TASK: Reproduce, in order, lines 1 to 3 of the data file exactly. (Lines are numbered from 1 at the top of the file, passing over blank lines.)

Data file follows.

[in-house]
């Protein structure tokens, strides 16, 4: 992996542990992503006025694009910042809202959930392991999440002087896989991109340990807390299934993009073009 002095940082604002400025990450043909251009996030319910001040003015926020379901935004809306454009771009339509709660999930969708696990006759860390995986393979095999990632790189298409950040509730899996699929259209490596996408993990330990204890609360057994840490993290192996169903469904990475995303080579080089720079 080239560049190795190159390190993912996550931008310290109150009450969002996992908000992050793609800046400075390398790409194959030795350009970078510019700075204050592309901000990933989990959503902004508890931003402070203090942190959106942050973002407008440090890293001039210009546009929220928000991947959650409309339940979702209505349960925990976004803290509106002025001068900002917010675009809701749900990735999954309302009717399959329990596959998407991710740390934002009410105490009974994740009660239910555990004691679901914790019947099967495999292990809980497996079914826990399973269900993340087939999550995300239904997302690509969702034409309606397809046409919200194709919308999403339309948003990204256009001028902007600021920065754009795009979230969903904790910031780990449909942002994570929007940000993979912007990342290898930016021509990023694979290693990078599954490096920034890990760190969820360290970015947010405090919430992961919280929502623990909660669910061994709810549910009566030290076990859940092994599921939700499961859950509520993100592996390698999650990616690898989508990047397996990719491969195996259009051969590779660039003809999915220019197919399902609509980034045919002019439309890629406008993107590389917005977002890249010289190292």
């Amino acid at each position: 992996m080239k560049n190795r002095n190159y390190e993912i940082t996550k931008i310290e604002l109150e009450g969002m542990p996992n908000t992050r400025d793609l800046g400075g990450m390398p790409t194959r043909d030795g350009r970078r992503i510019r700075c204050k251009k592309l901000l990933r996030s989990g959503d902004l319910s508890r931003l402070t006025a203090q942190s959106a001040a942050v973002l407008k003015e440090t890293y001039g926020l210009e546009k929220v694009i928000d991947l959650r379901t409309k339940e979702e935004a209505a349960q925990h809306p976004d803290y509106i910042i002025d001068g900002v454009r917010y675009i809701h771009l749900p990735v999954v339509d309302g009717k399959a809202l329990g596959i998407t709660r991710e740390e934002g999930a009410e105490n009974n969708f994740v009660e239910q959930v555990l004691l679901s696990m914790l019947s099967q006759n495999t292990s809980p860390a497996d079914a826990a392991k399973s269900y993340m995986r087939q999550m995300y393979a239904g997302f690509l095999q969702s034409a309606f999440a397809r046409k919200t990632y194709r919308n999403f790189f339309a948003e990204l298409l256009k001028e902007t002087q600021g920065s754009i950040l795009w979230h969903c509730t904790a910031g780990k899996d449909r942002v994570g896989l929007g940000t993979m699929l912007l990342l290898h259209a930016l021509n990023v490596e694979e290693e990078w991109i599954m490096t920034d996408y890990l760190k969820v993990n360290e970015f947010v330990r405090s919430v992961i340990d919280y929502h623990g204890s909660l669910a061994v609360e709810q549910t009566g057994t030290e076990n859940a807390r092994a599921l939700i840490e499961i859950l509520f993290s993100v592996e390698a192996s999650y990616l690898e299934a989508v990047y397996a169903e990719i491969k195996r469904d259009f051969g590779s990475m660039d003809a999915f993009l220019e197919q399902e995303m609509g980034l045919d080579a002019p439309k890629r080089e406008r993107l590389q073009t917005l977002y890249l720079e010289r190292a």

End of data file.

[in-house]
């Protein structure tokens, strides 16, 4: 992996542990992503006025694009910042809202959930392991999440002087896989991109340990807390299934993009073009 002095940082604002400025990450043909251009996030319910001040003015926020379901935004809306454009771009339509709660999930969708696990006759860390995986393979095999990632790189298409950040509730899996699929259209490596996408993990330990204890609360057994840490993290192996169903469904990475995303080579080089720079 080239560049190795190159390190993912996550931008310290109150009450969002996992908000992050793609800046400075390398790409194959030795350009970078510019700075204050592309901000990933989990959503902004508890931003402070203090942190959106942050973002407008440090890293001039210009546009929220928000991947959650409309339940979702209505349960925990976004803290509106002025001068900002917010675009809701749900990735999954309302009717399959329990596959998407991710740390934002009410105490009974994740009660239910555990004691679901914790019947099967495999292990809980497996079914826990399973269900993340087939999550995300239904997302690509969702034409309606397809046409919200194709919308999403339309948003990204256009001028902007600021920065754009795009979230969903904790910031780990449909942002994570929007940000993979912007990342290898930016021509990023694979290693990078599954490096920034890990760190969820360290970015947010405090919430992961919280929502623990909660669910061994709810549910009566030290076990859940092994599921939700499961859950509520993100592996390698999650990616690898989508990047397996990719491969195996259009051969590779660039003809999915220019197919399902609509980034045919002019439309890629406008993107590389917005977002890249010289190292």
């Amino acid at each position: 992996m080239k560049n190795r002095n190159y390190e993912i940082t996550k931008i310290e604002l109150e009450g969002m542990p996992n908000t992050r400025d793609l800046g400075g990450m390398p790409t194959r043909d030795g350009r970078r992503i510019r700075c204050k251009k592309l901000l990933r996030s989990g959503d902004l319910s508890r931003l402070t006025a203090q942190s959106a001040a942050v973002l407008k003015e440090t890293y001039g926020l210009e546009k929220v694009i928000d991947l959650r379901t409309k339940e979702e935004a209505a349960q925990h809306p976004d803290y509106i910042i002025d001068g900002v454009r917010y675009i809701h771009l749900p990735v999954v339509d309302g009717k399959a809202l329990g596959i998407t709660r991710e740390e934002g999930a009410e105490n009974n969708f994740v009660e239910q959930v555990l004691l679901s696990m914790l019947s099967q006759n495999t292990s809980p860390a497996d079914a826990a392991k399973s269900y993340m995986r087939q999550m995300y393979a239904g997302f690509l095999q969702s034409a309606f999440a397809r046409k919200t990632y194709r919308n999403f790189f339309a948003e990204l298409l256009k001028e902007t002087q600021g920065s754009i950040l795009w979230h969903c509730t904790a910031g780990k899996d449909r942002v994570g896989l929007g940000t993979m699929l912007l990342l290898h259209a930016l021509n990023v490596e694979e290693e990078w991109i599954m490096t920034d996408y890990l760190k969820v993990n360290e970015f947010v330990r405090s919430v992961i340990d919280y929502h623990g204890s909660l669910a061994v609360e709810q549910t009566g057994t030290e076990n859940a807390r092994a599921l939700i840490e499961i859950l509520f993290s993100v592996e390698a192996s999650y990616l690898e299934a989508v990047y397996a169903e990719i491969k195996r469904d259009f051969g590779s990475m660039d003809a999915f993009l220019e197919q399902e995303m609509g980034l045919d080579a002019p439309k890629r080089e406008r993107l590389q073009t917005l977002y890249l720079e010289r190292a």